Ten top tips for exams

Are you starting to prepare for your exams? Are you scratching your head at the thought of revision?

Well, stop right there…

We have a plan! Well, we have ten top tips to help you prepare for your exams. Whether you’re aiming to get that first exam out of the way, or you’re on the last home stretch to get that impressive appellation after your name. Our aim is to help you become a qualified fancy pants and we’re here for it!

Failing to plan is planning to fail!

Create a study timetable and ensure you leave yourself plenty of time between the start of your study time and the exam. A good guideline is around 12 weeks. However, the CII will provide you with a guideline to recommended study hours.

Bite-size revision periods.

Studies show that the brain can only focus on a task for around 45 minutes so restrict your study time to short bursts of less than an hour with a decent break in-between. Anything you are trying to learn after the 45-minute barrier is a waste of valuable study time. Build this into your study timetable above.

Study-Buddy.

Find someone doing the same exam as you to swap ideas, work through some of those tough areas with, and to take the exam with you. It helps to have someone understand what you’re going through.

Don’t just read!

Reading the study book is a good way to familiarise yourself with the content but can be difficult to digest. It helps to limit yourself to the 45 min time slot as above but it can also help to undertake different study techniques. A good example is to formulate questions out of each chapter and then ask your Study Buddy to do the same, swap them and see what you can answer and what areas you need to work on.

Further Revision Tips.

Familiarise yourself with the content by associating the content with your own circumstances or that of someone you know. Create your own scenarios and test the limit of your knowledge.

Revision Tools.

Do not concentrate wholly on the study book. Use mock exam papers and revision tools available on sites such as revisionmate.com and NMBA. Ask your colleagues who have done similar exams about their experiences and use online forums. Attend a revision course if possible.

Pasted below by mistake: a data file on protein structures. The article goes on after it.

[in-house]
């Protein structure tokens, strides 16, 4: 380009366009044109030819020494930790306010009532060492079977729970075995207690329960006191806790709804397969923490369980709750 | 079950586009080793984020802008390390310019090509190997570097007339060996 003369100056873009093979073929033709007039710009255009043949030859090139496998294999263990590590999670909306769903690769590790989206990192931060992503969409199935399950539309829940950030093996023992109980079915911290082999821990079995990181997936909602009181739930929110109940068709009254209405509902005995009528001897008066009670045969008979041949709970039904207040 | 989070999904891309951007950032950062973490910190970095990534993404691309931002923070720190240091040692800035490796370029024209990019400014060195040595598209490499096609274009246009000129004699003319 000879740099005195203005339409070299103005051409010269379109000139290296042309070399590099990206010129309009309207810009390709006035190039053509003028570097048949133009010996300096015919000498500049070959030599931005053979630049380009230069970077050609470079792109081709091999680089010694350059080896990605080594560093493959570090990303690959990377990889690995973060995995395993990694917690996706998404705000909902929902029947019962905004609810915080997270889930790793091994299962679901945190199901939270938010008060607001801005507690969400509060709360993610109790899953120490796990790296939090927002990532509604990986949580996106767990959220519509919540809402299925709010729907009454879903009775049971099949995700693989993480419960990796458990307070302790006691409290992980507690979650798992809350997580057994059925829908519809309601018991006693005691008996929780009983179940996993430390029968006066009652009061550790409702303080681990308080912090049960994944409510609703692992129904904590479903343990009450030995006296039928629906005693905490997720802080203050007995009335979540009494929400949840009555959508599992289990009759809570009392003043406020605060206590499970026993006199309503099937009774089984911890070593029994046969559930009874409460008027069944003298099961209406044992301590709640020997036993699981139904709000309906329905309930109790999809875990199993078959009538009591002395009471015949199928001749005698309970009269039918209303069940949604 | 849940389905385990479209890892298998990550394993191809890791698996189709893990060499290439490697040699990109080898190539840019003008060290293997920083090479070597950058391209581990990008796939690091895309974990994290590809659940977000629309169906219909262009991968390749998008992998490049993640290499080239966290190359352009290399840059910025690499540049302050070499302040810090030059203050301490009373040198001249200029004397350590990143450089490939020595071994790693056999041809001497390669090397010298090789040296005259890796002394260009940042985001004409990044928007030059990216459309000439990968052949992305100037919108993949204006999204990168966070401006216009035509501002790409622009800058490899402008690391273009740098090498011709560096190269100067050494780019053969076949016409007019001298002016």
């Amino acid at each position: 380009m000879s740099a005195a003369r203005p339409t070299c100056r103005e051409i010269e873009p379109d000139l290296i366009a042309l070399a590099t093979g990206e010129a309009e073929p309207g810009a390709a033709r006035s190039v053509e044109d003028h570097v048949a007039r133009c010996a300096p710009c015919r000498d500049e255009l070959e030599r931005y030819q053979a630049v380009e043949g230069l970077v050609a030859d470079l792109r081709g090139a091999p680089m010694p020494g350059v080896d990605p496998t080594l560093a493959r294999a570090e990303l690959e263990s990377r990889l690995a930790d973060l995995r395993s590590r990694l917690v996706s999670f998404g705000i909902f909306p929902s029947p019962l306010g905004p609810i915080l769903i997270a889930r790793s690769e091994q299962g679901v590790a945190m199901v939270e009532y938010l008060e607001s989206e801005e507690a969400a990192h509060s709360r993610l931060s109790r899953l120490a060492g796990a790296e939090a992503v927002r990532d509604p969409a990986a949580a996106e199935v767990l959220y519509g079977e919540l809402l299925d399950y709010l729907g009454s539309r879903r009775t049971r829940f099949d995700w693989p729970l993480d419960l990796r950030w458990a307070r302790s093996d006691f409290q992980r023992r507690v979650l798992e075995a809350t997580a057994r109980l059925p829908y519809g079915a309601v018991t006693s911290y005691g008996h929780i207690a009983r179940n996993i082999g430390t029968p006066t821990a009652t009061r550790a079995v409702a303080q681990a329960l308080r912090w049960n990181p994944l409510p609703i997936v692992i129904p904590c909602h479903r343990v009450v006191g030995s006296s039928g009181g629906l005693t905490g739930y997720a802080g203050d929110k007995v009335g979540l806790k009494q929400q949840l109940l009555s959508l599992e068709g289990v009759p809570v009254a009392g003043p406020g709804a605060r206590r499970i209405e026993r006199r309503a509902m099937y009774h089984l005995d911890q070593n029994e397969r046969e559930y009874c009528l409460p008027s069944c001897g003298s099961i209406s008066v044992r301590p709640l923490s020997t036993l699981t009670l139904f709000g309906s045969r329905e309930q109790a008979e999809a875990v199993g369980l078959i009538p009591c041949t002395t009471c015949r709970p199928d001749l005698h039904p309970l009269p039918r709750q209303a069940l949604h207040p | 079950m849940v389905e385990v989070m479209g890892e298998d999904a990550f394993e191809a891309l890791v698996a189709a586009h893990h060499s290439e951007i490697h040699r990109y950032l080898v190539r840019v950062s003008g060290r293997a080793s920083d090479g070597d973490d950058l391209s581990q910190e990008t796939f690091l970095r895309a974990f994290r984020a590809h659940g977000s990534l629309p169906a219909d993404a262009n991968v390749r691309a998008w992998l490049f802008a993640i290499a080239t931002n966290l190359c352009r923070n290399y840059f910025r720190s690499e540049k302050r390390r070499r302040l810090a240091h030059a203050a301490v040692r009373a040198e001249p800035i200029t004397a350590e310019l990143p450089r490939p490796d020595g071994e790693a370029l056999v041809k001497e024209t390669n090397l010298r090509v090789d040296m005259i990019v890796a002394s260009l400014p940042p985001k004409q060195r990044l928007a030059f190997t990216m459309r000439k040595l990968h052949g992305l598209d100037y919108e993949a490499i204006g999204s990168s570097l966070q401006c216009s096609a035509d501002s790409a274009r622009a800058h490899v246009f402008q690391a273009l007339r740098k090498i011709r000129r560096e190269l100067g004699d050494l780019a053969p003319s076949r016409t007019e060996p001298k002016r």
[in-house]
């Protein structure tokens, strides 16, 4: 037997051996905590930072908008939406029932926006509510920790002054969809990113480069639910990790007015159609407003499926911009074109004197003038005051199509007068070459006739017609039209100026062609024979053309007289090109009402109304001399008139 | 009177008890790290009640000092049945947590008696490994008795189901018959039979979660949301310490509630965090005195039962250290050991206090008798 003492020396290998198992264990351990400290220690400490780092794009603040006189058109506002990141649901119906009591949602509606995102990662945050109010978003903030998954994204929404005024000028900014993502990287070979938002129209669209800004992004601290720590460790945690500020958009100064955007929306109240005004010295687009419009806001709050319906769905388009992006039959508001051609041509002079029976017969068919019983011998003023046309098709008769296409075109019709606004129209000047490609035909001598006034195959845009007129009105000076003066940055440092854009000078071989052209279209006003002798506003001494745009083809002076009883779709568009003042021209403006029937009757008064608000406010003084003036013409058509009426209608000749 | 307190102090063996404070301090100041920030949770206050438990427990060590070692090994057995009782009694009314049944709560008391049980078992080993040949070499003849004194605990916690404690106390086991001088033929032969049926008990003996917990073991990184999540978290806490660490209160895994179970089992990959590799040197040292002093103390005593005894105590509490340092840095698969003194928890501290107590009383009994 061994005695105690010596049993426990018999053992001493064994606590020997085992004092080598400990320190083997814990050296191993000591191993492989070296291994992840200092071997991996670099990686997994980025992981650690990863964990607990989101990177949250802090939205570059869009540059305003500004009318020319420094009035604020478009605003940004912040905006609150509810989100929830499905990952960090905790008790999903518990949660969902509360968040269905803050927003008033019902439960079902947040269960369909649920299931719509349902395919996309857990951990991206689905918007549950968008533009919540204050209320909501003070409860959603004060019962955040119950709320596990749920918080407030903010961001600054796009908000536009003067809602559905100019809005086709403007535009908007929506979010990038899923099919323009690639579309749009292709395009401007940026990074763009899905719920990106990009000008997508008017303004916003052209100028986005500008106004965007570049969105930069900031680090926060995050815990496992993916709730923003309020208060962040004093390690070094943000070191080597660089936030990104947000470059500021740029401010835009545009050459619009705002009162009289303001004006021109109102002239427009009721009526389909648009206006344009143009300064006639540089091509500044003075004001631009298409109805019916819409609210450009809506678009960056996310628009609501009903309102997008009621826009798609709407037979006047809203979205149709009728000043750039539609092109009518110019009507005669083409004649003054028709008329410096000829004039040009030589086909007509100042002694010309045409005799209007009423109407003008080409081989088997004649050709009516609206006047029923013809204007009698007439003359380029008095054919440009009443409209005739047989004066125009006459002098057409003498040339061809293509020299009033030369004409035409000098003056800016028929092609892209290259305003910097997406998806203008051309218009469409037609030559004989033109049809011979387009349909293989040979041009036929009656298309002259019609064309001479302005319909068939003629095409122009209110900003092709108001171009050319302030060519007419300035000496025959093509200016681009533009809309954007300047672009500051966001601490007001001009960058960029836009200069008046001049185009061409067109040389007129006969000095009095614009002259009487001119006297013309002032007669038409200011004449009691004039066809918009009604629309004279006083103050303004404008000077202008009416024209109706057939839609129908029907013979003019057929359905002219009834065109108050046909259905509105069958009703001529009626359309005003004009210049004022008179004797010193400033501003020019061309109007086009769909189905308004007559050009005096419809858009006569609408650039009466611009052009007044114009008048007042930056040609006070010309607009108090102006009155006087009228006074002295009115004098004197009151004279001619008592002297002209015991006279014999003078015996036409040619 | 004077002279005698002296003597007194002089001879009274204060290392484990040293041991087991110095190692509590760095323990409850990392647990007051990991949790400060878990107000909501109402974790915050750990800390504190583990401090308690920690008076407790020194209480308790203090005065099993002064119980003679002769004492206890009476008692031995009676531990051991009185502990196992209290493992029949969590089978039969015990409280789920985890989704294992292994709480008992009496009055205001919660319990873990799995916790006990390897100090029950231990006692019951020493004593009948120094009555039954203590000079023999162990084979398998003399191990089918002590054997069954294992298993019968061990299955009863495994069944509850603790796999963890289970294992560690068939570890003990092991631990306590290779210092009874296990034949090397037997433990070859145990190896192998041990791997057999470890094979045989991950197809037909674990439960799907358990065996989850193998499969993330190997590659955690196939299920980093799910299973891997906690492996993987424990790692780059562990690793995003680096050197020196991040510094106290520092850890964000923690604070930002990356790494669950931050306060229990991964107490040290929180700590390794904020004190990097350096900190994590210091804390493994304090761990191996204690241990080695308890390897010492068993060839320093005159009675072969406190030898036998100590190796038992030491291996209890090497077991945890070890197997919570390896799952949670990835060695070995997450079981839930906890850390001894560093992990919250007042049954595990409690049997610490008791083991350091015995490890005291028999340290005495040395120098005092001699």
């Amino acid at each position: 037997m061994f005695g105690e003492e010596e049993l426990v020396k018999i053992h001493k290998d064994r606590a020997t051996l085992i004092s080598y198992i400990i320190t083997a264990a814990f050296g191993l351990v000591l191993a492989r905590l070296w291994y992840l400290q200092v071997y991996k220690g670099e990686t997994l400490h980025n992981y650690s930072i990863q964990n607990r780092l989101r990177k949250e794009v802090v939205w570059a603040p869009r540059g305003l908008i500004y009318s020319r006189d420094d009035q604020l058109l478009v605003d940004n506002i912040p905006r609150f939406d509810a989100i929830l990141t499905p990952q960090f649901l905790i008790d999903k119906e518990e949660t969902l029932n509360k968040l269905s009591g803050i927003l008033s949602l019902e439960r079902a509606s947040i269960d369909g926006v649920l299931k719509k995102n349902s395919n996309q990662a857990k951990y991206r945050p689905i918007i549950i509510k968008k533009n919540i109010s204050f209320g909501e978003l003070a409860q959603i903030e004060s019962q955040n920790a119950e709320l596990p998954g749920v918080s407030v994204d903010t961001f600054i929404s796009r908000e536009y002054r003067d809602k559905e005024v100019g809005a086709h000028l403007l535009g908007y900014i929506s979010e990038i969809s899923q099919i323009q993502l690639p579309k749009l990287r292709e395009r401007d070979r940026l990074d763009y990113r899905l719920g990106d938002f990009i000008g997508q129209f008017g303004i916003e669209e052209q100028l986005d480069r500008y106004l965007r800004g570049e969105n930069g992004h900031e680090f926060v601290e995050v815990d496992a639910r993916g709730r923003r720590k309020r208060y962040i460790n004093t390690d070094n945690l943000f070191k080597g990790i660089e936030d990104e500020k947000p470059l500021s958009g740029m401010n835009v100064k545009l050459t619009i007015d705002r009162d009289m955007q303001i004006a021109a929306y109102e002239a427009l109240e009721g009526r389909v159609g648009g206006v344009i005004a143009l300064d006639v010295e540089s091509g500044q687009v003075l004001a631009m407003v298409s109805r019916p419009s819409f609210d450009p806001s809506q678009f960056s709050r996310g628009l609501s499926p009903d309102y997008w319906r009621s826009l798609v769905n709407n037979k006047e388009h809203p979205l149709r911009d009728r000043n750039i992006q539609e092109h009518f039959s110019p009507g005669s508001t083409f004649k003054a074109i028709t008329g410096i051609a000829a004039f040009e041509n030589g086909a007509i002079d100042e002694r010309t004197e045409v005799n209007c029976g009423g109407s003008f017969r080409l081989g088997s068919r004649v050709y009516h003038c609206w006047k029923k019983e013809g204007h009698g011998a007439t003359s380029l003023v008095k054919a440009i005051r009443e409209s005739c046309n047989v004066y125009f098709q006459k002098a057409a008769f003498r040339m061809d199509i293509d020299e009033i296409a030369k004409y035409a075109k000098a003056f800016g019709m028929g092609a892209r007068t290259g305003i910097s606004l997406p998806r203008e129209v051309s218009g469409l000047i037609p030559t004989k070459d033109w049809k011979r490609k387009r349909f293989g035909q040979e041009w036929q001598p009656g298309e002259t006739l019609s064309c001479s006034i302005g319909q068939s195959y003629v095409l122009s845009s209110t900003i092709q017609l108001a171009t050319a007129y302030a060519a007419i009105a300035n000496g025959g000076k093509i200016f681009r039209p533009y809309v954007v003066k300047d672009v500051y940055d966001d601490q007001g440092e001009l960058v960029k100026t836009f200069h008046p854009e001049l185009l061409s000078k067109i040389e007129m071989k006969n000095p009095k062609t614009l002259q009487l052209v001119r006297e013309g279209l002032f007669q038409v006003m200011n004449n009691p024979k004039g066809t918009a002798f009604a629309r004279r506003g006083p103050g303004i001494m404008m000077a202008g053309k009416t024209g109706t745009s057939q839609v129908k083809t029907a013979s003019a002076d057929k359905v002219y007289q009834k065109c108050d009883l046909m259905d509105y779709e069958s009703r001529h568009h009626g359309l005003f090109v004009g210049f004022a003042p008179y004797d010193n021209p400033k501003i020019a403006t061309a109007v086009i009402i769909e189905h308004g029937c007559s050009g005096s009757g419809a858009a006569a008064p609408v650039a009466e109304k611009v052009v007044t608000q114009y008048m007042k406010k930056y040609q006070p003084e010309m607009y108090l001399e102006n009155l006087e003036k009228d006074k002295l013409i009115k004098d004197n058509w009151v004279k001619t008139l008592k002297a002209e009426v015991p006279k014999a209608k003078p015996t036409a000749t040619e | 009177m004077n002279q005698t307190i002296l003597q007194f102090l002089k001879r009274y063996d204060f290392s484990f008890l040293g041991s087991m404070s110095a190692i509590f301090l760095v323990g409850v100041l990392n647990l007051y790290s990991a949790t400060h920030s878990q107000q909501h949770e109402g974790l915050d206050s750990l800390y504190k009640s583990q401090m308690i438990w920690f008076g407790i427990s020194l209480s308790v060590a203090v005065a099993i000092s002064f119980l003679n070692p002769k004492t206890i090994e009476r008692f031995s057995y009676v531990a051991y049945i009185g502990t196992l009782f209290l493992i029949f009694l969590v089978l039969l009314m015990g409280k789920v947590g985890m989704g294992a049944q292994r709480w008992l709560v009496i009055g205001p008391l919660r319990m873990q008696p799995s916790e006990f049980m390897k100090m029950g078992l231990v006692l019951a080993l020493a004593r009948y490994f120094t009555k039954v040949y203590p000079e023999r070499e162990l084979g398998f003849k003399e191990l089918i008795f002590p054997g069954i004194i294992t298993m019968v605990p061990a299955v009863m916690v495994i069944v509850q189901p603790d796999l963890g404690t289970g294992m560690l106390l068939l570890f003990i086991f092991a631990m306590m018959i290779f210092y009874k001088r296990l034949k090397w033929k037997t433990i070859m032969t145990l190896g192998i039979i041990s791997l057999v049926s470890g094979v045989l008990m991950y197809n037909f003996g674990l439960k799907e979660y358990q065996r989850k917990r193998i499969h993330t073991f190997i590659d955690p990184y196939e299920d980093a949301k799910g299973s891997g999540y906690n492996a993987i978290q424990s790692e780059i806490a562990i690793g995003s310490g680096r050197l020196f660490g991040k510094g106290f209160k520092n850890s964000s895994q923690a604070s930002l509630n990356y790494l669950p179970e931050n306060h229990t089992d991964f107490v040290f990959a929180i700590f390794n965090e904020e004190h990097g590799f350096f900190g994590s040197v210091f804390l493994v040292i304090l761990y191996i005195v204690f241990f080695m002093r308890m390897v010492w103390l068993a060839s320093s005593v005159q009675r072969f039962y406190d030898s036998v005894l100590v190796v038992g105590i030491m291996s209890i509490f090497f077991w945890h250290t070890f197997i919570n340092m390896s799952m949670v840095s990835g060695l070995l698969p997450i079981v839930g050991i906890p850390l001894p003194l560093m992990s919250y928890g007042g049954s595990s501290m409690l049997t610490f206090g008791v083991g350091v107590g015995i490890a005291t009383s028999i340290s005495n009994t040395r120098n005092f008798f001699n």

Don’t leave your revision too late but also don’t revise up to the last minute.

This ties in with tip one – make sure the night before an exam you have a relaxing evening and an early night. Also, leave plenty of time to get to the venue. Better to be 31 minutes early than 1 minute late. This is all about reducing your stress levels and creating the perfect mindscape for the exam.

Exam sustenance.

Exams are gruelling on your mind and body. You have an influx of stress hormones and your brain is working really hard. Take a drink and a piece of fruit or chocolate into the exam with you. Halfway through, take a break to revive yourself before you dive back in!

Question formats.

Exam questions do not have to be answered 1-10. Read the booklet first and answer those questions you feel more confident in first. This will maximise the points you gain as well as giving you more confidence to tackle the more problematic ones later. Always write a note to the examiner to explain what order you have written your questions in.

Keep calm.

Once the exam is done, be confident that you have done everything you could have possibly done and you’ve followed The Grad Scheme’s top tips, so just wait for those passes to roll in.

So, there you have it, a few tips on how to approach your upcoming exams. Is your confidence growing? Do you feel the urge to suddenly book your exam and dive into your revision schedule? After reading this, of course, you are!

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